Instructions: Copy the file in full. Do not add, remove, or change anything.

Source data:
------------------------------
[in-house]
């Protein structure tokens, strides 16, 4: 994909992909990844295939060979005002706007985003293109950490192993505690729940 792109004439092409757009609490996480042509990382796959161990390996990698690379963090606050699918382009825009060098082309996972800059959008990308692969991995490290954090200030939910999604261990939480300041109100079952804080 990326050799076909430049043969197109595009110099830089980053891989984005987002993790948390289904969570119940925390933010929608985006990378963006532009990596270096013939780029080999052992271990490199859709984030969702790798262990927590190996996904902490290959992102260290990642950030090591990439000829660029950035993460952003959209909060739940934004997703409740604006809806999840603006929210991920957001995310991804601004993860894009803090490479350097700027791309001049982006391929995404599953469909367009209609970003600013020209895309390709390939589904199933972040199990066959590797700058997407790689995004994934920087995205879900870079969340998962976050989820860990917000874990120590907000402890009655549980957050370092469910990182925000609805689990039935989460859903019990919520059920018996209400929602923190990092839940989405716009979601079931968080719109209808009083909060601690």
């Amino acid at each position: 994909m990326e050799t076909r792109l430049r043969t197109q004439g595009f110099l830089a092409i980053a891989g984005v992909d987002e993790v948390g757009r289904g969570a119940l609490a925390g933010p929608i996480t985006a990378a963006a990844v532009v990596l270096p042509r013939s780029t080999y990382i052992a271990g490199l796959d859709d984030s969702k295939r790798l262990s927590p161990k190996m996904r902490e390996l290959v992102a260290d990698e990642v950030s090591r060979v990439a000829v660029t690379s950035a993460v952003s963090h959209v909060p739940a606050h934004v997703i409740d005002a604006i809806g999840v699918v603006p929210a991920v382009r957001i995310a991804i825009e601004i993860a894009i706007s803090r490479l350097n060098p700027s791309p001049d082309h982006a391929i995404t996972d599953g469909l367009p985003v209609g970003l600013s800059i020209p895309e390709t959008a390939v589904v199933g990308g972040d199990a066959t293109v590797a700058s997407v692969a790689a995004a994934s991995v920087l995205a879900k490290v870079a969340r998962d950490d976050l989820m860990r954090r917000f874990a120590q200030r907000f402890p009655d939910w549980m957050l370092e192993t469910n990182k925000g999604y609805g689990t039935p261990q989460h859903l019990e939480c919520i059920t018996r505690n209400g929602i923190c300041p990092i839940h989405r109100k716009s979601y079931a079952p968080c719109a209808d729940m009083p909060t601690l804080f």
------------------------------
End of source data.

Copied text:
[in-house]
């Protein structure tokens, strides 16, 4: 994909992909990844295939060979005002706007985003293109950490192993505690729940 792109004439092409757009609490996480042509990382796959161990390996990698690379963090606050699918382009825009060098082309996972800059959008990308692969991995490290954090200030939910999604261990939480300041109100079952804080 990326050799076909430049043969197109595009110099830089980053891989984005987002993790948390289904969570119940925390933010929608985006990378963006532009990596270096013939780029080999052992271990490199859709984030969702790798262990927590190996996904902490290959992102260290990642950030090591990439000829660029950035993460952003959209909060739940934004997703409740604006809806999840603006929210991920957001995310991804601004993860894009803090490479350097700027791309001049982006391929995404599953469909367009209609970003600013020209895309390709390939589904199933972040199990066959590797700058997407790689995004994934920087995205879900870079969340998962976050989820860990917000874990120590907000402890009655549980957050370092469910990182925000609805689990039935989460859903019990919520059920018996209400929602923190990092839940989405716009979601079931968080719109209808009083909060601690």
């Amino acid at each position: 994909m990326e050799t076909r792109l430049r043969t197109q004439g595009f110099l830089a092409i980053a891989g984005v992909d987002e993790v948390g757009r289904g969570a119940l609490a925390g933010p929608i996480t985006a990378a963006a990844v532009v990596l270096p042509r013939s780029t080999y990382i052992a271990g490199l796959d859709d984030s969702k295939r790798l262990s927590p161990k190996m996904r902490e390996l290959v992102a260290d990698e990642v950030s090591r060979v990439a000829v660029t690379s950035a993460v952003s963090h959209v909060p739940a606050h934004v997703i409740d005002a604006i809806g999840v699918v603006p929210a991920v382009r957001i995310a991804i825009e601004i993860a894009i706007s803090r490479l350097n060098p700027s791309p001049d082309h982006a391929i995404t996972d599953g469909l367009p985003v209609g970003l600013s800059i020209p895309e390709t959008a390939v589904v199933g990308g972040d199990a066959t293109v590797a700058s997407v692969a790689a995004a994934s991995v920087l995205a879900k490290v870079a969340r998962d950490d976050l989820m860990r954090r917000f874990a120590q200030r907000f402890p009655d939910w549980m957050l370092e192993t469910n990182k925000g999604y609805g689990t039935p261990q989460h859903l019990e939480c919520i059920t018996r505690n209400g929602i923190c300041p990092i839940h989405r109100k716009s979601y079931a079952p968080c719109a209808d729940m009083p909060t601690l804080f």